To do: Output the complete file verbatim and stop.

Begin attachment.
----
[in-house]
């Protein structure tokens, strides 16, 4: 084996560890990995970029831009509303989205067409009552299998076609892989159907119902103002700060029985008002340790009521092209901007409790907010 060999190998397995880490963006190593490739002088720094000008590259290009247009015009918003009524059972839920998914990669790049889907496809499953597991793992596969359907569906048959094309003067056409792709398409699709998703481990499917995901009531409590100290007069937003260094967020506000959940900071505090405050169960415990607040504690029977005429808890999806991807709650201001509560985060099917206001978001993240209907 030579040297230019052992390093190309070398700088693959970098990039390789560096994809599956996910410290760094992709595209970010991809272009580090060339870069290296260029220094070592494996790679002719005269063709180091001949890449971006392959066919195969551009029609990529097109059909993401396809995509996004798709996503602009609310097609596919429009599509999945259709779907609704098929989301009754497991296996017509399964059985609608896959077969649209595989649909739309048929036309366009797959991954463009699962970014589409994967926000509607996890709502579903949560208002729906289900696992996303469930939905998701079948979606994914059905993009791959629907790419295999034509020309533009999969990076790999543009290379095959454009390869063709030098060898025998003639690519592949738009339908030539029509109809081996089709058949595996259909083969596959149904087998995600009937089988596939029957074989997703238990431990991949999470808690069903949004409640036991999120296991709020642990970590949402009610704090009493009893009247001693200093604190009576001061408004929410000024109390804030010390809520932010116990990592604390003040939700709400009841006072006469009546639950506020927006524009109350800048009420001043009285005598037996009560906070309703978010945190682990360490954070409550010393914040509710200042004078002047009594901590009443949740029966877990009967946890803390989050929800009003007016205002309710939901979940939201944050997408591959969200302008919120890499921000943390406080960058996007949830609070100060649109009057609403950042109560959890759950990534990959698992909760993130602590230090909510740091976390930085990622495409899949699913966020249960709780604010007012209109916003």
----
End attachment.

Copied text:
[in-house]
């Protein structure tokens, strides 16, 4: 084996560890990995970029831009509303989205067409009552299998076609892989159907119902103002700060029985008002340790009521092209901007409790907010 060999190998397995880490963006190593490739002088720094000008590259290009247009015009918003009524059972839920998914990669790049889907496809499953597991793992596969359907569906048959094309003067056409792709398409699709998703481990499917995901009531409590100290007069937003260094967020506000959940900071505090405050169960415990607040504690029977005429808890999806991807709650201001509560985060099917206001978001993240209907 030579040297230019052992390093190309070398700088693959970098990039390789560096994809599956996910410290760094992709595209970010991809272009580090060339870069290296260029220094070592494996790679002719005269063709180091001949890449971006392959066919195969551009029609990529097109059909993401396809995509996004798709996503602009609310097609596919429009599509999945259709779907609704098929989301009754497991296996017509399964059985609608896959077969649209595989649909739309048929036309366009797959991954463009699962970014589409994967926000509607996890709502579903949560208002729906289900696992996303469930939905998701079948979606994914059905993009791959629907790419295999034509020309533009999969990076790999543009290379095959454009390869063709030098060898025998003639690519592949738009339908030539029509109809081996089709058949595996259909083969596959149904087998995600009937089988596939029957074989997703238990431990991949999470808690069903949004409640036991999120296991709020642990970590949402009610704090009493009893009247001693200093604190009576001061408004929410000024109390804030010390809520932010116990990592604390003040939700709400009841006072006469009546639950506020927006524009109350800048009420001043009285005598037996009560906070309703978010945190682990360490954070409550010393914040509710200042004078002047009594901590009443949740029966877990009967946890803390989050929800009003007016205002309710939901979940939201944050997408591959969200302008919120890499921000943390406080960058996007949830609070100060649109009057609403950042109560959890759950990534990959698992909760993130602590230090909510740091976390930085990622495409899949699913966020249960709780604010007012209109916003």